Investment logics focused on business risks of inaction and the potential for new economic benefits through innovation and increased inward investment. For gas and oil companies, hydrogen and related CCUS deployment created an opportunity to diversify markets while maintaining the use of potentially ‘stranded’ assets in the form of oil and gas pipelines and infrastructure. CCUS from blue hydrogen production and other industrial emissions also created opportunities to use previously redundant infrastructure for gas storage. Regional development policy-makers saw opportunities for jobs and environmental gains of CO2 reductions.

Our research participants also highlighted a range of risks relating to these investments. We summarise six of these as follows:

  1. Reliance on blue hydrogen. Plans in the UK and Netherlands rely on blue hydrogen as the medium-term technical solution. This is dependent on continuing gas supplies and effective CCUS measures. The cost implications of continuing reliance on gas are potentially challenging, although the UK and Netherlands have their own gas sources. But even without the recent spike in prices, research participants felt that hydrogen production and utilisation will only be feasible with sufficient subsidies from national government.


  1. Precarious industrial economies. Hydrogen and related CCUS projects are not a silver bullet to hold down energy-intensive industries. Many respondents saw potential competitive advantages linked to these developments. Still, some research participants said that these technological advancements would not resolve competitive pressures in global markets, and business models for energy-intensive industries in older industrial regions would remain precarious.


  1. Public engagement and acceptance. Many of our research participants thought there would be intense public acceptance of hydrogen and CCUS infrastructure because they were located in areas with long histories of industrial development. However, actual engagement with the local public was limited, risking a democratic deficit in decision-making. One potential risk is that outcomes focus more on maintaining industrial development than benefiting local people.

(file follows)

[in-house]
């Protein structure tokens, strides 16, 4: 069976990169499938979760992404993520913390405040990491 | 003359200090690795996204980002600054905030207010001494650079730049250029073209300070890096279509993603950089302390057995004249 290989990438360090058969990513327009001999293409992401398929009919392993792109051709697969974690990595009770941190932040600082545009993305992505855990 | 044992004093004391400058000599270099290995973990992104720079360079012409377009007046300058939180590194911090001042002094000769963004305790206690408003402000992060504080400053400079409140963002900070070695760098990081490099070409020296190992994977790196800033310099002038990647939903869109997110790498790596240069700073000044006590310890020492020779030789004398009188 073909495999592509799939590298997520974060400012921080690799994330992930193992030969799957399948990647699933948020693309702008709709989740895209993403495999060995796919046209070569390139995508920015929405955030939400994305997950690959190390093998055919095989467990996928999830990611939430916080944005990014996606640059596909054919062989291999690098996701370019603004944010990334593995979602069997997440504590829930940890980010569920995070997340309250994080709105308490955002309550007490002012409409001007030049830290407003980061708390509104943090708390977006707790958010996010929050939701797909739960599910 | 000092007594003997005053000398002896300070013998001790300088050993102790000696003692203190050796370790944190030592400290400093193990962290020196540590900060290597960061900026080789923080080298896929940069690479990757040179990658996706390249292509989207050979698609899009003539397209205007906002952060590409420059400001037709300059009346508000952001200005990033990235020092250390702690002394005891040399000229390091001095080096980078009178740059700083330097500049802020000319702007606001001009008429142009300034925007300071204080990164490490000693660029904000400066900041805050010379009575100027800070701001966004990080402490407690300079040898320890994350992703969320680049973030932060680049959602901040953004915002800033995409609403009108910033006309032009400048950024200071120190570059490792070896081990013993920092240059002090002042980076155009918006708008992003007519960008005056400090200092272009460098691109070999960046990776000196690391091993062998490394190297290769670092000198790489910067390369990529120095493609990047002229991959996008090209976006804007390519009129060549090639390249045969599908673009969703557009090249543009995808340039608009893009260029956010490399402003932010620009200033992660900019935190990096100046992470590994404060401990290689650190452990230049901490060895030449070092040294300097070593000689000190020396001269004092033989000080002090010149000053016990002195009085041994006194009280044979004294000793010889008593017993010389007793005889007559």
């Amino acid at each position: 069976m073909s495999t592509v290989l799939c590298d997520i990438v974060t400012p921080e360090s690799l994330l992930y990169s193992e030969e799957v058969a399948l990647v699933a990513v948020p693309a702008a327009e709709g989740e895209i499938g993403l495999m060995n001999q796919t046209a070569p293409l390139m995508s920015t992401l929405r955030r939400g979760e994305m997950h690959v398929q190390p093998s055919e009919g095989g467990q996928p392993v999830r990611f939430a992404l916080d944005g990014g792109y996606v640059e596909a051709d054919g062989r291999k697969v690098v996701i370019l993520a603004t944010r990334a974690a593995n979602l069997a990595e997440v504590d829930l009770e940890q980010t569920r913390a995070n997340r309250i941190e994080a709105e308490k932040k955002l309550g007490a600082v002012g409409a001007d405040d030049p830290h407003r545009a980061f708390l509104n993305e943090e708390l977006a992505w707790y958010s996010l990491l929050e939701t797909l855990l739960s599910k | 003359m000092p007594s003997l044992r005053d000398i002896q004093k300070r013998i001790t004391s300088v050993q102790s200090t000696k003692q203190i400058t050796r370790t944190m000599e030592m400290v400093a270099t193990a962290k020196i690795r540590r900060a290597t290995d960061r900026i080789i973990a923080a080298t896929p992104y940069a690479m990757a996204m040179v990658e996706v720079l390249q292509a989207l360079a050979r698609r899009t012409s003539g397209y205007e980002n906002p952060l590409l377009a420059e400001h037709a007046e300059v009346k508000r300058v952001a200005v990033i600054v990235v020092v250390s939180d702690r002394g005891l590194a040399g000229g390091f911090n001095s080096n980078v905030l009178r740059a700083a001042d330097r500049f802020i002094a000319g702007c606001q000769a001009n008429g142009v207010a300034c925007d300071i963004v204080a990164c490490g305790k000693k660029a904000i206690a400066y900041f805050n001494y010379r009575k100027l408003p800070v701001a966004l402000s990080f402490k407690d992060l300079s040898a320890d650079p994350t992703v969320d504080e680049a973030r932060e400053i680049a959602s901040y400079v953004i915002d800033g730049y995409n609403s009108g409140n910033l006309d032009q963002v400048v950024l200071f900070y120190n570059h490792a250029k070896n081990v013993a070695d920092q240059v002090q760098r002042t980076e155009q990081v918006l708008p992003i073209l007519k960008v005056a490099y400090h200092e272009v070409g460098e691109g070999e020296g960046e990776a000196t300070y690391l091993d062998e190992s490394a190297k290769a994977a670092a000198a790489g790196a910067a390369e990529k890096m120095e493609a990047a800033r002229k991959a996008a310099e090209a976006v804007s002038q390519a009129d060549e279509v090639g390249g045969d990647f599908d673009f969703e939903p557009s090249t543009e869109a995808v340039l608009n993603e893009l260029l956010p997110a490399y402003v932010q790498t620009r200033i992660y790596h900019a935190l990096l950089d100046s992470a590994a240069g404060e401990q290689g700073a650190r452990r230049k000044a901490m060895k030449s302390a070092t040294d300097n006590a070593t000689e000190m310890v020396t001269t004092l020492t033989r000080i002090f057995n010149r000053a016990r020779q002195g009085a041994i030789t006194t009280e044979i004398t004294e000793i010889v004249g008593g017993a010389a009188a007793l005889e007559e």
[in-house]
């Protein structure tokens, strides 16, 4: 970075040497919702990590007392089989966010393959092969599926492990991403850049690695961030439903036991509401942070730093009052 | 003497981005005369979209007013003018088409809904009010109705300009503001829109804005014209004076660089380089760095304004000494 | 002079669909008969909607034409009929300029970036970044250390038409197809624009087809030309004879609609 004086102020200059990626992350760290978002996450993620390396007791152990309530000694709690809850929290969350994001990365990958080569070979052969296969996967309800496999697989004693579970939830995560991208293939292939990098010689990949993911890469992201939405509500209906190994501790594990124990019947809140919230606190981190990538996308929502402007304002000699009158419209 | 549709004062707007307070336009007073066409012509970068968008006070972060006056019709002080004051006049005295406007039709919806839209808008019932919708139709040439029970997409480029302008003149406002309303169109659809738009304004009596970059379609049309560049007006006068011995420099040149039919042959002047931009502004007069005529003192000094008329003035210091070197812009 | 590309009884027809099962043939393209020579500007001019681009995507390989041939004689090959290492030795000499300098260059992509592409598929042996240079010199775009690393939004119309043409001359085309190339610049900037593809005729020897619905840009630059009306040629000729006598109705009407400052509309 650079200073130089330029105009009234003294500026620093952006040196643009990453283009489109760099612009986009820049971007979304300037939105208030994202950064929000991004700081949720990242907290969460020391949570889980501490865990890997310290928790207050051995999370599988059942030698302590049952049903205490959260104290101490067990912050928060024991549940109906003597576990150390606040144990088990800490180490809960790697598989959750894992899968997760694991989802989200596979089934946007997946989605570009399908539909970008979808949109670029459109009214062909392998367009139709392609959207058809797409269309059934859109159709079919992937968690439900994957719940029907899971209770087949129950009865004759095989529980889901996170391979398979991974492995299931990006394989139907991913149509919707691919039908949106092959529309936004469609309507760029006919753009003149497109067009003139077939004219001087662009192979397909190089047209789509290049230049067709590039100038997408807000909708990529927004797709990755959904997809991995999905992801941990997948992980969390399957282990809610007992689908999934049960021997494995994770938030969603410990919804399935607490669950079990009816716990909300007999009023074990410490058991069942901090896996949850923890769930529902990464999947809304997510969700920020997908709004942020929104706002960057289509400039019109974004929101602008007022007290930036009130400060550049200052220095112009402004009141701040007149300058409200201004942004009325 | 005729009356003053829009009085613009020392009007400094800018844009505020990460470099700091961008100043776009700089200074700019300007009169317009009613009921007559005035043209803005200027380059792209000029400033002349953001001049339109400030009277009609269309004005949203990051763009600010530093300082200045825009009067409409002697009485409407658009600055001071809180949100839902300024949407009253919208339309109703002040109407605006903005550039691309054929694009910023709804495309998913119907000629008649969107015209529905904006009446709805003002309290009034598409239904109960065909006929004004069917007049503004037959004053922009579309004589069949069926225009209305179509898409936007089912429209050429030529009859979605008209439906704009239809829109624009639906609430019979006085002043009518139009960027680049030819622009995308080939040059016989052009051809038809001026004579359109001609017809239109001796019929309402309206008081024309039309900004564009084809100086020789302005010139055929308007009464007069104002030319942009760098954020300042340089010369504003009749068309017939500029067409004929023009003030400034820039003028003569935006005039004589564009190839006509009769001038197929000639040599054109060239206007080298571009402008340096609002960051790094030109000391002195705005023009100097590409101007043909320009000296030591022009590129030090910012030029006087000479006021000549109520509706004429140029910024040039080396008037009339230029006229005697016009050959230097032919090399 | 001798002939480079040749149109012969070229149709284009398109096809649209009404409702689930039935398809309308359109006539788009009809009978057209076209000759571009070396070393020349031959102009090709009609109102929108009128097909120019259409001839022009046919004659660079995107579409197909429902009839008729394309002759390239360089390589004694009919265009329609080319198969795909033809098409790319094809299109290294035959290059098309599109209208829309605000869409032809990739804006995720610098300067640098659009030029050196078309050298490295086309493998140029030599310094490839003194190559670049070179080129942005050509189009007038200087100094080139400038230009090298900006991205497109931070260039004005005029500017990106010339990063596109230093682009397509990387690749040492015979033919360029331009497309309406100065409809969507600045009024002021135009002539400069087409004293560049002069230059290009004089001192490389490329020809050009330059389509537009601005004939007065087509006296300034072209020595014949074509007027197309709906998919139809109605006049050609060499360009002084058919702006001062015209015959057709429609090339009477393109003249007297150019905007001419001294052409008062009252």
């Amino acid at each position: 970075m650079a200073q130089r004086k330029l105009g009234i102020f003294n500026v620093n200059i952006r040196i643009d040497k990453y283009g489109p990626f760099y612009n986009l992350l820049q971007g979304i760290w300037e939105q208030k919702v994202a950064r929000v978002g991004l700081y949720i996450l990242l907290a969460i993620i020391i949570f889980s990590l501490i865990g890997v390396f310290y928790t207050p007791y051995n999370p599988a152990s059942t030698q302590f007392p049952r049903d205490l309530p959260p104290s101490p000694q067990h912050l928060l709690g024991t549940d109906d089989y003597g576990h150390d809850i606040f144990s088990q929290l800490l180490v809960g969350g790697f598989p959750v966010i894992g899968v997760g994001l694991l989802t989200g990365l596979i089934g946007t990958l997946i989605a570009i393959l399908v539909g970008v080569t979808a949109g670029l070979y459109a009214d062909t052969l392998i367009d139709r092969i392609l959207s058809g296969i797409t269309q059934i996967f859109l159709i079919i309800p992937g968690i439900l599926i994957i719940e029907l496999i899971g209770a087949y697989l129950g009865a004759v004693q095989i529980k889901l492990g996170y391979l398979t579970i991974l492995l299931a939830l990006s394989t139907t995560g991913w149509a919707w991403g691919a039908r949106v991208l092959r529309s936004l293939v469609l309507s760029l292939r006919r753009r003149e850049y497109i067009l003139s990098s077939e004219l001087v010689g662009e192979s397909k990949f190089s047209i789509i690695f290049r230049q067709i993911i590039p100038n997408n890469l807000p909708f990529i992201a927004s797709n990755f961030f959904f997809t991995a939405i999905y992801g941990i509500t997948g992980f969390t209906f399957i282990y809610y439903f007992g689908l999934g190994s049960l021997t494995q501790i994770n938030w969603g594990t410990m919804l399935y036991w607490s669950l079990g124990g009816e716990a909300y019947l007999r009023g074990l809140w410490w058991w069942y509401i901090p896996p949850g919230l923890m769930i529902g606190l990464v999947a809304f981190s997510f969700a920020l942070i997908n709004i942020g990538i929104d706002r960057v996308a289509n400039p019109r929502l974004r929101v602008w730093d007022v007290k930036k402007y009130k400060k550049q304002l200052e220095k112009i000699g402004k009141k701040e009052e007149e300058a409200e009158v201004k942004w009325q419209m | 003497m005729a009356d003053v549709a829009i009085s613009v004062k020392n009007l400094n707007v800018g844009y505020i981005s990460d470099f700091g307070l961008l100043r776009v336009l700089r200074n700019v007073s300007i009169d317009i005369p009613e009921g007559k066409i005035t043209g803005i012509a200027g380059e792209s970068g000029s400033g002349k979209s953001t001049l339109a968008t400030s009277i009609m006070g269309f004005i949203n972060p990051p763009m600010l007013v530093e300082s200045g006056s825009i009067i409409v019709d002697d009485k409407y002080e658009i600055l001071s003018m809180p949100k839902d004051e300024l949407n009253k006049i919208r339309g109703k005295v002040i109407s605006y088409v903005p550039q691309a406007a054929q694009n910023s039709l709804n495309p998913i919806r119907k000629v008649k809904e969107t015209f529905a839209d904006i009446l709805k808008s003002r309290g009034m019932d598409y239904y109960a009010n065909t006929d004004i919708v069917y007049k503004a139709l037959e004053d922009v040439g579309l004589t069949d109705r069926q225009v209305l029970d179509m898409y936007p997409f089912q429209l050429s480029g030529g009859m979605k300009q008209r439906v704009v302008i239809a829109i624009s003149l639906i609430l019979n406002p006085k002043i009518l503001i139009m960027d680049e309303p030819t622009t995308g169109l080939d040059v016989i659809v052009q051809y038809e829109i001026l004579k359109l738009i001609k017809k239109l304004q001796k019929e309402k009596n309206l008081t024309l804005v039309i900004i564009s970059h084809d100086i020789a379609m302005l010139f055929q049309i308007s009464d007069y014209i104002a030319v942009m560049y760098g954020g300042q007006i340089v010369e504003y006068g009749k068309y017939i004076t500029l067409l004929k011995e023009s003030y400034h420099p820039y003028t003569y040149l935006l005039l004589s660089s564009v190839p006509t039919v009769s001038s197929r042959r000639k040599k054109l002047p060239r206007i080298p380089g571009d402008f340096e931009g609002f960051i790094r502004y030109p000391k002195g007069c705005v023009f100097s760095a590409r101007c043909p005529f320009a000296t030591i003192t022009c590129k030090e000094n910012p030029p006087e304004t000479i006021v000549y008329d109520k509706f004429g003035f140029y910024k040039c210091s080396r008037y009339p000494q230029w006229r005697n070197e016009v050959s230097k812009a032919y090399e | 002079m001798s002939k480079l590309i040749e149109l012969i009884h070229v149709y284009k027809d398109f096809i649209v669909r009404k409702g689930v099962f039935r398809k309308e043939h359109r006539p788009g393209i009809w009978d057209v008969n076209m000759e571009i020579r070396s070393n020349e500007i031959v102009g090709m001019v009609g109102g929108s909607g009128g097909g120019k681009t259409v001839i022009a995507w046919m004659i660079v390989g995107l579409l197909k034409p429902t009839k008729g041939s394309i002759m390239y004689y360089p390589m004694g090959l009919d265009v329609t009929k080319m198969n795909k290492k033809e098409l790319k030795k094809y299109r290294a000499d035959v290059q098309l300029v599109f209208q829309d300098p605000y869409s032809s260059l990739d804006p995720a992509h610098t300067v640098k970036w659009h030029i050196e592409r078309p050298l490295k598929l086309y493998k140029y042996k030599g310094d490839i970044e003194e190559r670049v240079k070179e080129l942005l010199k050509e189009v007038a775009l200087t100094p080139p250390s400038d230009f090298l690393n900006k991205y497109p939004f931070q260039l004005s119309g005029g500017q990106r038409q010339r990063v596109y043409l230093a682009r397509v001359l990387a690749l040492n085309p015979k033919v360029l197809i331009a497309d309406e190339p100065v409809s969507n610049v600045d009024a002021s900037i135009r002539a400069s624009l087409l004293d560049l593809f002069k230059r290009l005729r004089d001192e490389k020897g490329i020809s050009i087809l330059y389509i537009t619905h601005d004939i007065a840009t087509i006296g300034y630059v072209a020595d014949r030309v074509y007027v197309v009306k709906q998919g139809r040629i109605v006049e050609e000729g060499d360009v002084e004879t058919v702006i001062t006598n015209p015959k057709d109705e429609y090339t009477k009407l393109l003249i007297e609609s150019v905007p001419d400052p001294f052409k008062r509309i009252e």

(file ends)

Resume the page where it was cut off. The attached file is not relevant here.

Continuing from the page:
1. Reliance on trickle-down job creation. Related to (3) the investment logics for places focused on job safeguarding and creation through infrastructure investments, potential technology spillovers and/or local supply chain opportunities. The primary investments were made through large multinational companies who it was hoped would then drive further investment and job creation. The risk from a regional development perspective is that these benefits do not support local communities in regions with high levels of deprivation due to previous rounds of economic restructuring.


  1. ‘Regret options’. Regional strategies often focus on a wide range of potential uses for hydrogen. It is unlikely that all of these will be economically viable or the most efficient means of decarbonising individual sectors. The rationale was to stimulate demand and supply side markets: attempting to deal with the ‘chicken and egg’ problem of stimulating growth in emerging technology.


  1. Selective hydrogen geographies. At present, hydrogen developments are coalescing around resource and infrastructural hotspots, which have also successfully built coalitions to capture government funding. These have a clear geographic pattern, concentrated in coastal industrial regions. Industrial clusters away from these sites face challenges to build hydrogen and CCUS infrastructure, requiring different solutions which still need to be more clearly addressed by government or private sector investment.


The Department for Business, Energy, and Industrial Strategy=BEIS (2021) UK Hydrogen Strategy. UK: Department of Business, Energy and Industrial Strategy.

The UK’s Department for International Trade=DIT (2022) Hydrogen Investor Roadmap: Leading the Way to Net Zero. UK: Department for International Trade.

Harrison, J (2021) Seeing like a business: rethinking the role of business in regional development, planning and governance. Territory, Politics, Governance, 9(4): 592-612.

International Energy Agency=IEA (2019) The Future of Hydrogen: Seizing today’s opportunities – Report prepared by the IEA for the G20, Japan. International Energy Agency.

The UK Energy Research Centre=UKERC (2022) The role of local action in addressing industrial emissions. UK Energy Research Centre.

UK Research and Innovation=UKRI (2021) UKRI awards £171m in UK decarbonisation to nine projects. UK Research & Innovation.